In Zookeeper, I needed to pass the current and valid connection object I had to the watcher so that when the event was triggered it would be sure to use the live object. Unfortunately, I didn’t see a way to pass arguments to the scriptblock, but I realized that I had full access to the $sender variable. In the above example,$sender is the testevent.watcher object I created and stored in the $watcher variable. Therefore, I figured I could just use add-member on $watcher to attach whatever objects I need to the action scriptblock.  These could then be accessed via $sender,

$watcher = new-object testevent.watcher
$watcher |add-member -NotePropertyName 'object' -NotePropertyValue 'value at watcher creation'

$job = Register-ObjectEvent -InputObject $watcher -EventName Changed -Action {
    $eventargs.message
    $sender.object
}

$watcher.InvokeEvent('Triggering this message')

sleep 1 # just to ensure that the trigger happens
$job |receive-job

The results of the above show that $sender.object indeed has the value I set when I registered the event.

PS C:\> .\test.ps1
Triggering this message
value at watcher creation

With that accomplished, I had to test whether or not the parent script could modify the $watcher object prior to the trigger and still set the value. This would enable me to pass live objects if they ever changed or needed to be updated by the parent script.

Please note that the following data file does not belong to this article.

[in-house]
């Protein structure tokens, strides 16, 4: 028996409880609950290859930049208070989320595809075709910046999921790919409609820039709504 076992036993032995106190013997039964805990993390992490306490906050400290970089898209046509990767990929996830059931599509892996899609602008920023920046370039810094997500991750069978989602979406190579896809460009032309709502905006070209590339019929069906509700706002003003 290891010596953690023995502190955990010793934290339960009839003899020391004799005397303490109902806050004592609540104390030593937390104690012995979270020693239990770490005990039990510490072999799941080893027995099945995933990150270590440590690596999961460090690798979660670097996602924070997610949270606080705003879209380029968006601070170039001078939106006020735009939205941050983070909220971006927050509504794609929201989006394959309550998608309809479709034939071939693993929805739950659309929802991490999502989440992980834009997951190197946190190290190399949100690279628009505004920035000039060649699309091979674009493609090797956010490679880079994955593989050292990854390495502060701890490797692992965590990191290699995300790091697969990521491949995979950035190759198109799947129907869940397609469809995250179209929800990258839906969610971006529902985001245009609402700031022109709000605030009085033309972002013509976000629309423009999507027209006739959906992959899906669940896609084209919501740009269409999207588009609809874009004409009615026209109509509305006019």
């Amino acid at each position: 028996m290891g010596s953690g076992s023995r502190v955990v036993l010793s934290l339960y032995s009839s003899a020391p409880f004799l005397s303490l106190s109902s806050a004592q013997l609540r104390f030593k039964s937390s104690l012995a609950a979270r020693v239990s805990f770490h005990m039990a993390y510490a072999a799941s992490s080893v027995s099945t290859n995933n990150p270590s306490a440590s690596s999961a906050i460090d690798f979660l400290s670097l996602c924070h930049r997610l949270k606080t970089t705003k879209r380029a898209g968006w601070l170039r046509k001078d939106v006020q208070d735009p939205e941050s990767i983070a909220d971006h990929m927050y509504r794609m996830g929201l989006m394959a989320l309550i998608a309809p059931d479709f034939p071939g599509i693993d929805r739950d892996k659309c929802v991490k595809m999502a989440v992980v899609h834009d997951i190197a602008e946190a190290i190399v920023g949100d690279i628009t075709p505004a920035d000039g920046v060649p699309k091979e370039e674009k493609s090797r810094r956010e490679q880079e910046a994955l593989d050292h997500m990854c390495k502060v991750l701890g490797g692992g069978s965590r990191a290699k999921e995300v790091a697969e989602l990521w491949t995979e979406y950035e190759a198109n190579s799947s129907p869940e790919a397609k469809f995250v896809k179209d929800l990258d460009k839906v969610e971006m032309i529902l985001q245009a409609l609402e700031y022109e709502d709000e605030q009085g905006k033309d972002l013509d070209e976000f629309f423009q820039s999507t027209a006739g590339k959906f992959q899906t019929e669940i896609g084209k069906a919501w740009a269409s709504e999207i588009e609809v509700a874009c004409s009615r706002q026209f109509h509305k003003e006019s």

$watcher = new-object testevent.watcher
$watcher |add-member -NotePropertyName 'object' -NotePropertyValue 'value at watcher creation'

$job = Register-ObjectEvent -InputObject $watcher -EventName Changed -Action {
    $eventargs.message
    $sender.object
}

$watcher.object = 'value at watcher invokation'
$watcher.InvokeEvent('Triggering this message')

sleep 1 # just to ensure that the trigger happens
$job |receive-job

As you can see, success! The object is updated and passed at the time of the trigger rather than at the time of registration.

C:\> .\test.ps1
Triggering this message
value at watcher invokation

In case your interested, communication from the triggered job to the parent (the other half of IPC) is very easy. Simply use the messages/objects from the output of the scriptblock itself. In other words, your parent script will need to call receive-job and deal with the messages/output accordingly.